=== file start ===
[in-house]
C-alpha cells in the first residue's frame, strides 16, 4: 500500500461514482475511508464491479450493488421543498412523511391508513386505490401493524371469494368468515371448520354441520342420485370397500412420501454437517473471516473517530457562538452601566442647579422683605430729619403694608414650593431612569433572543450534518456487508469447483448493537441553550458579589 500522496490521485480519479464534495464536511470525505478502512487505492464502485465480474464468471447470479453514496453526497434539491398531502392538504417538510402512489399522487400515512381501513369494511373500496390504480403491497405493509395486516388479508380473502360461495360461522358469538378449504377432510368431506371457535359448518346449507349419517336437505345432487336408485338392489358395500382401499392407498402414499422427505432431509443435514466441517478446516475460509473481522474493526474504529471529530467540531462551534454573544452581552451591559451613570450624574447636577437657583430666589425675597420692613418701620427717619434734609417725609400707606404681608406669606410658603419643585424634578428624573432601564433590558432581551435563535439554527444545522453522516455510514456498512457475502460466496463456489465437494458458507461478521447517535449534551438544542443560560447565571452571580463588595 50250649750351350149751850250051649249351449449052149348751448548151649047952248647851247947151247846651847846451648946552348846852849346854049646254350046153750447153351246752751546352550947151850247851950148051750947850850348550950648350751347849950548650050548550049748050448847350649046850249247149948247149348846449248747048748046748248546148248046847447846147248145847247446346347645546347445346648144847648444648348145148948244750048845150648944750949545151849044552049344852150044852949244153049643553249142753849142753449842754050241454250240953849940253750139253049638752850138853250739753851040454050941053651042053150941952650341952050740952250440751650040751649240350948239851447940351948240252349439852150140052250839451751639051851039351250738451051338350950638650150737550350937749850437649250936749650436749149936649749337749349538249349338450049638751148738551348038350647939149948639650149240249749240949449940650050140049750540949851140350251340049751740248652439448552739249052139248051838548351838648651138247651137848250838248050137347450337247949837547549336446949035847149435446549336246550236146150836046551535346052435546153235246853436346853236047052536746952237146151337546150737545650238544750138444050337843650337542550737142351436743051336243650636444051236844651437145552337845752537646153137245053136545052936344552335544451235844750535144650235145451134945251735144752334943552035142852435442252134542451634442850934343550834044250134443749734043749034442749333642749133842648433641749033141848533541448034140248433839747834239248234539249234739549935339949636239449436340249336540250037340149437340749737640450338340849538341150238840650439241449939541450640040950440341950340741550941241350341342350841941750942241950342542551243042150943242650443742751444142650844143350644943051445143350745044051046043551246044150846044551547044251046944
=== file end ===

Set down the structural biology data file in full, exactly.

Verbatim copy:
[in-house]
C-alpha cells in the first residue's frame, strides 16, 4: 500500500461514482475511508464491479450493488421543498412523511391508513386505490401493524371469494368468515371448520354441520342420485370397500412420501454437517473471516473517530457562538452601566442647579422683605430729619403694608414650593431612569433572543450534518456487508469447483448493537441553550458579589 500522496490521485480519479464534495464536511470525505478502512487505492464502485465480474464468471447470479453514496453526497434539491398531502392538504417538510402512489399522487400515512381501513369494511373500496390504480403491497405493509395486516388479508380473502360461495360461522358469538378449504377432510368431506371457535359448518346449507349419517336437505345432487336408485338392489358395500382401499392407498402414499422427505432431509443435514466441517478446516475460509473481522474493526474504529471529530467540531462551534454573544452581552451591559451613570450624574447636577437657583430666589425675597420692613418701620427717619434734609417725609400707606404681608406669606410658603419643585424634578428624573432601564433590558432581551435563535439554527444545522453522516455510514456498512457475502460466496463456489465437494458458507461478521447517535449534551438544542443560560447565571452571580463588595 50250649750351350149751850250051649249351449449052149348751448548151649047952248647851247947151247846651847846451648946552348846852849346854049646254350046153750447153351246752751546352550947151850247851950148051750947850850348550950648350751347849950548650050548550049748050448847350649046850249247149948247149348846449248747048748046748248546148248046847447846147248145847247446346347645546347445346648144847648444648348145148948244750048845150648944750949545151849044552049344852150044852949244153049643553249142753849142753449842754050241454250240953849940253750139253049638752850138853250739753851040454050941053651042053150941952650341952050740952250440751650040751649240350948239851447940351948240252349439852150140052250839451751639051851039351250738451051338350950638650150737550350937749850437649250936749650436749149936649749337749349538249349338450049638751148738551348038350647939149948639650149240249749240949449940650050140049750540949851140350251340049751740248652439448552739249052139248051838548351838648651138247651137848250838248050137347450337247949837547549336446949035847149435446549336246550236146150836046551535346052435546153235246853436346853236047052536746952237146151337546150737545650238544750138444050337843650337542550737142351436743051336243650636444051236844651437145552337845752537646153137245053136545052936344552335544451235844750535144650235145451134945251735144752334943552035142852435442252134542451634442850934343550834044250134443749734043749034442749333642749133842648433641749033141848533541448034140248433839747834239248234539249234739549935339949636239449436340249336540250037340149437340749737640450338340849538341150238840650439241449939541450640040950440341950340741550941241350341342350841941750942241950342542551243042150943242650443742751444142650844143350644943051445143350745044051046043551246044150846044551547044251046944